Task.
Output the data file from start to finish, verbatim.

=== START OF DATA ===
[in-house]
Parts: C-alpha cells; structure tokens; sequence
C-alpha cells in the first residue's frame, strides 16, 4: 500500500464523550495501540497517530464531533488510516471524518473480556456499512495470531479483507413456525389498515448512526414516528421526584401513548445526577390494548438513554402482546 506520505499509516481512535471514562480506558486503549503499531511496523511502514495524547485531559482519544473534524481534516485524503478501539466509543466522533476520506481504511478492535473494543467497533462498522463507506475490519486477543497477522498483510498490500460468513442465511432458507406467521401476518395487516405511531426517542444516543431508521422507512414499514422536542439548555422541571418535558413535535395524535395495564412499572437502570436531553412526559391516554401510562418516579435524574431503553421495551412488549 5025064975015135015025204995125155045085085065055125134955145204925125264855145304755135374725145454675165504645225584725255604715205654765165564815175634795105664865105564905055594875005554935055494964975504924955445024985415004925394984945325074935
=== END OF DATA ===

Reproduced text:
[in-house]
Parts: C-alpha cells; structure tokens; sequence
C-alpha cells in the first residue's frame, strides 16, 4: 500500500464523550495501540497517530464531533488510516471524518473480556456499512495470531479483507413456525389498515448512526414516528421526584401513548445526577390494548438513554402482546 506520505499509516481512535471514562480506558486503549503499531511496523511502514495524547485531559482519544473534524481534516485524503478501539466509543466522533476520506481504511478492535473494543467497533462498522463507506475490519486477543497477522498483510498490500460468513442465511432458507406467521401476518395487516405511531426517542444516543431508521422507512414499514422536542439548555422541571418535558413535535395524535395495564412499572437502570436531553412526559391516554401510562418516579435524574431503553421495551412488549 5025064975015135015025204995125155045085085065055125134955145204925125264855145304755135374725145454675165504645225584725255604715205654765165564815175634795105664865105564905055594875005554935055494964975504924955445024985415004925394984945325074935